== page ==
What Hippocrates gave to the world
Nothing beats a quick excursion from office in the middle of a rainy misty afternoon, for a nice sandwich at a smallish restaurant with glass walls, that I am just back from. Heavenly!
Now. Since you would be wondering what brought his highness, the father of medicine, Hippocrates, to my blog. Well, a search for something led me to the below on Wikipedia. And, since I am forgetful and easy to distract, I am convinced I suffer from ADHD. Doctor! Help! :D
For those who are intersted to read more:
DSM-IV criteria for ADHD (Attention-Deficit Hyperactivity Disorder)
I. Either A or B:
A. Six or more of the following symptoms of inattention have been present for at least 6 months to a point that iat brought his highs disruptive and inappropriate for developmental level:
Often does not give close attention to details or makes careless mistakes in schoolwork, work, or other activities.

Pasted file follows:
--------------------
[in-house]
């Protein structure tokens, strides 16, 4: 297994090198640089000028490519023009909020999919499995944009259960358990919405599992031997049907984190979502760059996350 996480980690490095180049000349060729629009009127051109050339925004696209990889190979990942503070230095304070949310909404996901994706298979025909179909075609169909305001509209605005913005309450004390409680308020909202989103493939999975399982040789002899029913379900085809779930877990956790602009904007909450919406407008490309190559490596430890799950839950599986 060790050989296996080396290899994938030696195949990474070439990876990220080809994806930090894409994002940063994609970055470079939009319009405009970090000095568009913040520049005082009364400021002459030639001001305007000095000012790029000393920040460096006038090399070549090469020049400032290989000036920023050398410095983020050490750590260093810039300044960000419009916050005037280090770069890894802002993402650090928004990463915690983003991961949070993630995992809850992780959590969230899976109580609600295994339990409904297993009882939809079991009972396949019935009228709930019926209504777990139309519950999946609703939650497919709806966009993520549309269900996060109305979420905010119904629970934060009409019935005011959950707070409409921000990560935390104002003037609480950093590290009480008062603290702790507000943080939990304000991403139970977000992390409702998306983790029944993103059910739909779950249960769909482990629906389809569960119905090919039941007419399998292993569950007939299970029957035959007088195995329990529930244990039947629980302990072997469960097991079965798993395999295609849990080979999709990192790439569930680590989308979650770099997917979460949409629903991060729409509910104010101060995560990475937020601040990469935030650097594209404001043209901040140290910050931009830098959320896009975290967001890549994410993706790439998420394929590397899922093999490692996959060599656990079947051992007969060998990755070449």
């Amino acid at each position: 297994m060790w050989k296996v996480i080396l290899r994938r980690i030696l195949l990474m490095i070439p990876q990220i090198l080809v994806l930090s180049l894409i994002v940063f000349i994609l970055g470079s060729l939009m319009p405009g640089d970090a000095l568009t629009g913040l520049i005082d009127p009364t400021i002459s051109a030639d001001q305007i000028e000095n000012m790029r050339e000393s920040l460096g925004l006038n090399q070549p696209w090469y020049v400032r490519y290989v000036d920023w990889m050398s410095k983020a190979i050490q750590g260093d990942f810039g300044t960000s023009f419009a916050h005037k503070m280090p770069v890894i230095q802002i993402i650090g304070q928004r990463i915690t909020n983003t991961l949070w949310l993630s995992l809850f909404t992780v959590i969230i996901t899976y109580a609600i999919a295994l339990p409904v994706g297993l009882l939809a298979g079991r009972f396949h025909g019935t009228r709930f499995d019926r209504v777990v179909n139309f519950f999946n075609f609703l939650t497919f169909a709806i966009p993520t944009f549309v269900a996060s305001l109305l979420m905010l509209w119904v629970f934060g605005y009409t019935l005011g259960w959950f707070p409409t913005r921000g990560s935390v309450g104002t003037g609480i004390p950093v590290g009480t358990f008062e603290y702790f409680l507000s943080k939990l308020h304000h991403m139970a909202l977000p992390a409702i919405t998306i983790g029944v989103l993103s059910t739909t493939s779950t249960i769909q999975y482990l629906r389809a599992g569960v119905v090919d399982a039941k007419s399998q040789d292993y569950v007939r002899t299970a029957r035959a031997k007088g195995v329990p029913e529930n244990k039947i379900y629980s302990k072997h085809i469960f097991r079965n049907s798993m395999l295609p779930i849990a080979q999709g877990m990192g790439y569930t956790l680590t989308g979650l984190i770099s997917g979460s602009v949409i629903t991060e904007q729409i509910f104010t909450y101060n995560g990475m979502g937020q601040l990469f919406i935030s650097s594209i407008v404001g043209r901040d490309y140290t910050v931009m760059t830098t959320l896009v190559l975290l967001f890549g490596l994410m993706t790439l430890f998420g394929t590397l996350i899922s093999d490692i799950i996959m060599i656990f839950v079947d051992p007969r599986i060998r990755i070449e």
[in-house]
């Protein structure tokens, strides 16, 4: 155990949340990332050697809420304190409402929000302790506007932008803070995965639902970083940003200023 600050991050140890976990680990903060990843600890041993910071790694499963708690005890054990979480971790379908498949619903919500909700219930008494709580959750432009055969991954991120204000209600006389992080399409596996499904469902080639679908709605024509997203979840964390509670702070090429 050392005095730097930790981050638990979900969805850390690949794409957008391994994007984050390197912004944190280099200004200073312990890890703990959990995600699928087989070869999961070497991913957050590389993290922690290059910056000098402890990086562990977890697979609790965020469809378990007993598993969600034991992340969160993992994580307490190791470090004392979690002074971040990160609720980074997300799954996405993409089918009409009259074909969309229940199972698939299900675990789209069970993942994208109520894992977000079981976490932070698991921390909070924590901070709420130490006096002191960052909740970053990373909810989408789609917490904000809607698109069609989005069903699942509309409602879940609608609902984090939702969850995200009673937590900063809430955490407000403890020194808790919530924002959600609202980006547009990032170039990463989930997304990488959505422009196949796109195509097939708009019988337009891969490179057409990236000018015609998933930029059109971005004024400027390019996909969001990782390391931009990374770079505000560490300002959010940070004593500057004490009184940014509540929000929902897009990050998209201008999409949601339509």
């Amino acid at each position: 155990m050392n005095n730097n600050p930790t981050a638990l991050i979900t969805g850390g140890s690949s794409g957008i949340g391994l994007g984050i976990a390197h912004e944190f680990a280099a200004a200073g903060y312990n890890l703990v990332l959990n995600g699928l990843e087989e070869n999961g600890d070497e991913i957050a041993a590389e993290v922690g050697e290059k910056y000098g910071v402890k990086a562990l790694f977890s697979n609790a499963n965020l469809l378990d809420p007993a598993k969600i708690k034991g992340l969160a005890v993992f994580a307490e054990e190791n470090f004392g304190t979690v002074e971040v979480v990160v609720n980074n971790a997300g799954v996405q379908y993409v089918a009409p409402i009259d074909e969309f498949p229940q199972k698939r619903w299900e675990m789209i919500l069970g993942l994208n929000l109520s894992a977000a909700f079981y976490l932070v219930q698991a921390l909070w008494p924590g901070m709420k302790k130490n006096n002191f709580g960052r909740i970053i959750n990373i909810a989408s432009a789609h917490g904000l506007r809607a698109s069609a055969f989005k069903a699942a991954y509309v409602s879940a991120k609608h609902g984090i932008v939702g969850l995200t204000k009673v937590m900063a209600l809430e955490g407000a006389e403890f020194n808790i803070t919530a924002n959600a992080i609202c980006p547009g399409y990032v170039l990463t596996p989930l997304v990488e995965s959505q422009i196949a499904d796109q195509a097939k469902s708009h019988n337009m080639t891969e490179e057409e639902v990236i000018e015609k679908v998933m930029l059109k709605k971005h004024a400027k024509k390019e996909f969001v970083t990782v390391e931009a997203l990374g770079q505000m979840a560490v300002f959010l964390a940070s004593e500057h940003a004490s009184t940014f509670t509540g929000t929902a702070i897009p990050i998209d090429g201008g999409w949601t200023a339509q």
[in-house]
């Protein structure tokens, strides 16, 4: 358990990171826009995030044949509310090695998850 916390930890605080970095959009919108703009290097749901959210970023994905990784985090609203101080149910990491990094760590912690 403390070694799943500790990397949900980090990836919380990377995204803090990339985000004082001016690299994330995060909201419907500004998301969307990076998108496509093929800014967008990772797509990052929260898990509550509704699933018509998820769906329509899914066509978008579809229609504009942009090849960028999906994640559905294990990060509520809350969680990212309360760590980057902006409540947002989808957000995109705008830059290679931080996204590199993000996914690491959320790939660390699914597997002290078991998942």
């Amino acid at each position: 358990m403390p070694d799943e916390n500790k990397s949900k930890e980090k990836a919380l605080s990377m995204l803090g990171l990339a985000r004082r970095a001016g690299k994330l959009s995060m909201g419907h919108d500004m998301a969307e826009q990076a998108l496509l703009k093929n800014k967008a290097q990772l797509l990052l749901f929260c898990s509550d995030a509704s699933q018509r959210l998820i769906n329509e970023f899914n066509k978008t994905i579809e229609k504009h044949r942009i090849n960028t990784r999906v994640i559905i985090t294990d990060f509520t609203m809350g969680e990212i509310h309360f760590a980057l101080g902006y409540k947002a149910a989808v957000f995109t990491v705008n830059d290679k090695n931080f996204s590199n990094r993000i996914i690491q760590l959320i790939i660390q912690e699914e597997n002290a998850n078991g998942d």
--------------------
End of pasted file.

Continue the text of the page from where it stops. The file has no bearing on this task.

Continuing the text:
Often has trouble keeping attention on tasks or play activities.
Often does not seem to listen when spoken to directly.
Often does not follow instructions and fails to finish schoolwork, chores, or duties in the workplace (not due to oppositional behavior or failure to understand instructions).
Often has trouble organizing activities.
Often avoids, dislikes, or doesn't want to do things that take a lot of mental effort for a long period of time (such as schoolwork or homework).
Often loses things needed for tasks and activities (e.g. toys, school assignments, pencils, books, or tools).
Is often easily distracted.
Often forgetful in daily activities.
B. Six or more of the following symptoms of hyperactivity-impulsivity have been present for at least 6 months to an extent that is disruptive and inappropriate for developmental level:
Often fidgets with hands or feet or squirms in seat.
Often gets up from seat when remaining in seat is expected.
Often runs about or climbs when and where it is not appropriate (adolescents or adults may feel very restless). Often has trouble playing or enjoying leisure activities quietly.
Is often "on the go" or often acts as if "driven by a motor".
Often talks excessively.
Often blurts out answers before questions have been finished.
Often has trouble waiting one's turn.
Often interrupts or intrudes on others (e.g. butts into conversations or games).
(For those who are still interested to read more, the source was Wikipedia)